Florida: The Florida Department of Environmental Protection is the lead agency for responding to impacts and the resulting restoration process. For information about restoration in Florida, including projects funded by RESTORE Act, NRDA and NFWF, visit www.dep.state.fl.us/deepwaterhorizon.
Louisiana: Restoration in Louisiana will be conducted according to the Louisiana Coastal Protection and Restoration Authority’s 2012 Coastal Master Plan, which is based on a two year analysis involving some of the state’s best scientists as well as national and international specialists. The state used this analysis to select 109 high performing projects that could deliver measurable benefits to our communities and coastal ecosystem over the coming decades. Information on Louisiana’s restoration efforts can be found by visiting CPRA’s site. Information on Louisiana’s NRDA restoration can be found here.
Texas: Coming Soon – a website where people can learn more about the process of restoration along the Texas coast.
NOAA RESTORE Act Science Program: Under Section 1604 of the RESTORE Act, 2.5% of the Clean Water Act fines will be dedicated to the Gulf Coast Ecosystem Restoration Science, Observations, Monitoring and Technology Program (a.k.a.: NOAA RESTORE Act Science Program). On December 12, NOAA announced the release of its RESTORE Act Science Program Framework. The Framework communicates NOAA’s intent, purpose and rationale for how it will execute the Program according to its responsibilities under the RESTORE Act. It will inform the Program’s short-term priorities and provide the foundation for a robust Science Plan. For more information and the recent announcement visit the NOAA RESTORE Science Program site.
Research Centers of Excellence: Under Section 1605 of the RESTORE Act, 2.5% of the Clean Water Act fines levied for the Deepwater Horizon oil spill are to be contributed to the Gulf Coast Restoration Trust Fund, and dedicated to Research Centers of Excellence in each of the five Gulf States.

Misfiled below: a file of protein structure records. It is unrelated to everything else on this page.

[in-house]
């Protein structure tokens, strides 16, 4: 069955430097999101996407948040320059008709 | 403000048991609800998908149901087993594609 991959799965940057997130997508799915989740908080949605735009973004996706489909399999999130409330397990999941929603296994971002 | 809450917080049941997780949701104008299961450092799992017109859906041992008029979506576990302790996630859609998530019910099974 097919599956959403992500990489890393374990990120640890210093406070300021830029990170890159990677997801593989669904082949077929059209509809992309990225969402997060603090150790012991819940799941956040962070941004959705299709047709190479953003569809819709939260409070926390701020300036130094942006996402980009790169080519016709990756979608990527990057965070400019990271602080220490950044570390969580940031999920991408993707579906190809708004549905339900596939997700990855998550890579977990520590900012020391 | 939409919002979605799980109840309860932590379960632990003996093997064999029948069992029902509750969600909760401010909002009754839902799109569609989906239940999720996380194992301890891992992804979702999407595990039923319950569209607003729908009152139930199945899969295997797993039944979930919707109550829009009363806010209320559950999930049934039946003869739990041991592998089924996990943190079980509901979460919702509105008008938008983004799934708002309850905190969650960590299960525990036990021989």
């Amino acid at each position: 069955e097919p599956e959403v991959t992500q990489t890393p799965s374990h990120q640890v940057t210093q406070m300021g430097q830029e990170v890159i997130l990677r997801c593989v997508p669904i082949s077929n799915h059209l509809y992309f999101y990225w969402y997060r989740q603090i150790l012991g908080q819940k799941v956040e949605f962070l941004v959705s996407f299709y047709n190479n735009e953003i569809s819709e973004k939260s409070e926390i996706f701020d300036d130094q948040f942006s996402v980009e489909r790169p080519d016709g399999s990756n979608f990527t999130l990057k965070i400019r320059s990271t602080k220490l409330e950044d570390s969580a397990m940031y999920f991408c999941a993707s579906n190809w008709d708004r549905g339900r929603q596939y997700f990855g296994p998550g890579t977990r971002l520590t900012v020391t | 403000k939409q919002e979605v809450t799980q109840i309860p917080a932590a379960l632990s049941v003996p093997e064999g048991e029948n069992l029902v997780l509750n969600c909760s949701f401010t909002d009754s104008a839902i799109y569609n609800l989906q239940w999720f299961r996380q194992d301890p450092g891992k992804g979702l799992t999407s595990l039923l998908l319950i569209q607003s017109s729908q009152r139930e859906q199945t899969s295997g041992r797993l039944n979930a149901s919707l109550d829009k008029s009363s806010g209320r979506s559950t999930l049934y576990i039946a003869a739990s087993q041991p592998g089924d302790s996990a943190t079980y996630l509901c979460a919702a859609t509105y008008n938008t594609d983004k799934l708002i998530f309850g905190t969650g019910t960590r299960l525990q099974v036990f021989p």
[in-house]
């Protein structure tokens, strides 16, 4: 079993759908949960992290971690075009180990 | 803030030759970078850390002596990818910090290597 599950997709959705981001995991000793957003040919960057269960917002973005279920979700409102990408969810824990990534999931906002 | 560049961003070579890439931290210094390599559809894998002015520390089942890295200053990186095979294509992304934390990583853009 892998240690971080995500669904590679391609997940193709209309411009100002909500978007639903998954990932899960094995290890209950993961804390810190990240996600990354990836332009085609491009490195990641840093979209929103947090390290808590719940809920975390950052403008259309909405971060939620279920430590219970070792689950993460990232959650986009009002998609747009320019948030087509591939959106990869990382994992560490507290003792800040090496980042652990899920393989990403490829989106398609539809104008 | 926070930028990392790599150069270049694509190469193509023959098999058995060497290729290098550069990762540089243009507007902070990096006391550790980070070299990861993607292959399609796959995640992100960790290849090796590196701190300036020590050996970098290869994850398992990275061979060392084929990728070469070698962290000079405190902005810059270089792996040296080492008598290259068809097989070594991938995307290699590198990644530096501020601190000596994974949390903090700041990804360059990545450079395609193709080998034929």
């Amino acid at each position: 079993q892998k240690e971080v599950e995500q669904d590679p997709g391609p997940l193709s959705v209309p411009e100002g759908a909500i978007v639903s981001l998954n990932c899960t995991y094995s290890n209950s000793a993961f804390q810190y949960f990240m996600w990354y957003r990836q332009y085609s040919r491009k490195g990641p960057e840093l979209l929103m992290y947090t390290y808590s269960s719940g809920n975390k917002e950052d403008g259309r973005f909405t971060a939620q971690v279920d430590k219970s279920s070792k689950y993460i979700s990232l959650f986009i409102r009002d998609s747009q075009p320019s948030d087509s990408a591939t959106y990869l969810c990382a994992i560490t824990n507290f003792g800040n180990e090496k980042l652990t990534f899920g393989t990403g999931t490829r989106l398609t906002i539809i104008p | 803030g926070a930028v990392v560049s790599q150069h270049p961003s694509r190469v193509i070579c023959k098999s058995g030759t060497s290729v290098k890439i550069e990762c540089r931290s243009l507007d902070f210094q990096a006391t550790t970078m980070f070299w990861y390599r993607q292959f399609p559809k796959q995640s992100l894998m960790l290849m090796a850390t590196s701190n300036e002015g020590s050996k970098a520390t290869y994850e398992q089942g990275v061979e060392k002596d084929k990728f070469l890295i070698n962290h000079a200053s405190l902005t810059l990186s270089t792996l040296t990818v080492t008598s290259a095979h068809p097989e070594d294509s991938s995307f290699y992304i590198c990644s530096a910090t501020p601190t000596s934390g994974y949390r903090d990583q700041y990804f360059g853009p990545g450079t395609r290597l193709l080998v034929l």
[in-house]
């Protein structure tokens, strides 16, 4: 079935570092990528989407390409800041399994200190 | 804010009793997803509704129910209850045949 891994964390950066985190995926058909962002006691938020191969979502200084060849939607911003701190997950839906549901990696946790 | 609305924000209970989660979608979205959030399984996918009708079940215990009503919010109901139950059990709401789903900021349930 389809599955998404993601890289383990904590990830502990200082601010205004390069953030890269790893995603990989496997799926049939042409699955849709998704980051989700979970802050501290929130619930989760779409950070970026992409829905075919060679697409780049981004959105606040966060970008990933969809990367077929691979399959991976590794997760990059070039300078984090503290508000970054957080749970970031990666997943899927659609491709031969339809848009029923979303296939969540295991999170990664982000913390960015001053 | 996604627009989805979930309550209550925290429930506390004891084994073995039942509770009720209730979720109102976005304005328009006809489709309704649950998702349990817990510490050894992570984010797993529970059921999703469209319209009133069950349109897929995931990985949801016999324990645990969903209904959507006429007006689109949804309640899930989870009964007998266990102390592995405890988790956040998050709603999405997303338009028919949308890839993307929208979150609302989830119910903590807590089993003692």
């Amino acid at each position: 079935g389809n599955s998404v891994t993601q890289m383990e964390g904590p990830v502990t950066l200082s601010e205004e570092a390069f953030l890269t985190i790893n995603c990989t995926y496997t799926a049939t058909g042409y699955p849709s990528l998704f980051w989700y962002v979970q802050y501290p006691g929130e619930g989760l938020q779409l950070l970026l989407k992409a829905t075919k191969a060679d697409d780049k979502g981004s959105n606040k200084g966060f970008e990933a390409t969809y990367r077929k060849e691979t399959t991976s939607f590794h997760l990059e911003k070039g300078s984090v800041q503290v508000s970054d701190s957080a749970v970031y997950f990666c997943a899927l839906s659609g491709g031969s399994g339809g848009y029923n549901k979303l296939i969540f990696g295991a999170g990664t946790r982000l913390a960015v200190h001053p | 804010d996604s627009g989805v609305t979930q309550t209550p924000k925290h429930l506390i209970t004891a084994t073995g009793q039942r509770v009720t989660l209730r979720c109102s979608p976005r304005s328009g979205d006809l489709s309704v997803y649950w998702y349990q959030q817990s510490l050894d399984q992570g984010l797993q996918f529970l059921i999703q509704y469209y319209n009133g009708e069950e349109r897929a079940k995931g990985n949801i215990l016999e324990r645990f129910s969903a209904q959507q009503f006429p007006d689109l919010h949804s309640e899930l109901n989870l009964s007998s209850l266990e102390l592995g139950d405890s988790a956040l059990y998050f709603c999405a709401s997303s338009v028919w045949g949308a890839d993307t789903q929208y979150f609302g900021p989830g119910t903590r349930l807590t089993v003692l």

National Academy of Sciences’ Gulf Research Program
As part of the legal settlements with companies involved in the Deepwater Horizon oil spill, the National Academy of Sciences has established a 30-year research program focused on The human health, environmental protection, and oil system safety in the Gulf of Mexico. Program planning is being conducted by an appointed Advisory Group who has hosted a series of opportunities to provide input. Additional meetings scheduled for 2014 are February 11-12 in Houston, Texas, and June 11-12 in Tampa, Florida. Information about the NAS Gulf Research Program can be found at NAS’ Gulf Research Program site.
As part of the criminal plea agreements with companies involved in the Deepwater Horizon oil spill, the National Fish and Wildlife Foundation (NFWF) will establish the Gulf Environmental Benefit Fund to fund projects benefiting the natural resources of the Gulf Coast that were impacted by the spill. NFWF intends to work in conjunction with the Gulf States to identify projects in the states that will remedy harm and eliminate or reduce future harm to natural resources.
In November 2013, NFWF announced the award of more than $100 million from its Gulf Environmental Benefit Fund to 22 projects in the states of Alabama, Florida, Louisiana, Mississippi and Texas. For more information go to NFWF’s Gulf Environmental Benefit Fund.
As part of the criminal plea agreement involving the Deepwater Horizon oil spill, the National American Wetlands Conservation Act Fund will receive $100,000,000 for the purpose of wetlands restoration and conservation benefiting migratory bird species and other wildlife affected by the oil spill. More information can be found at the NAWCA’s Gulf Restoration site.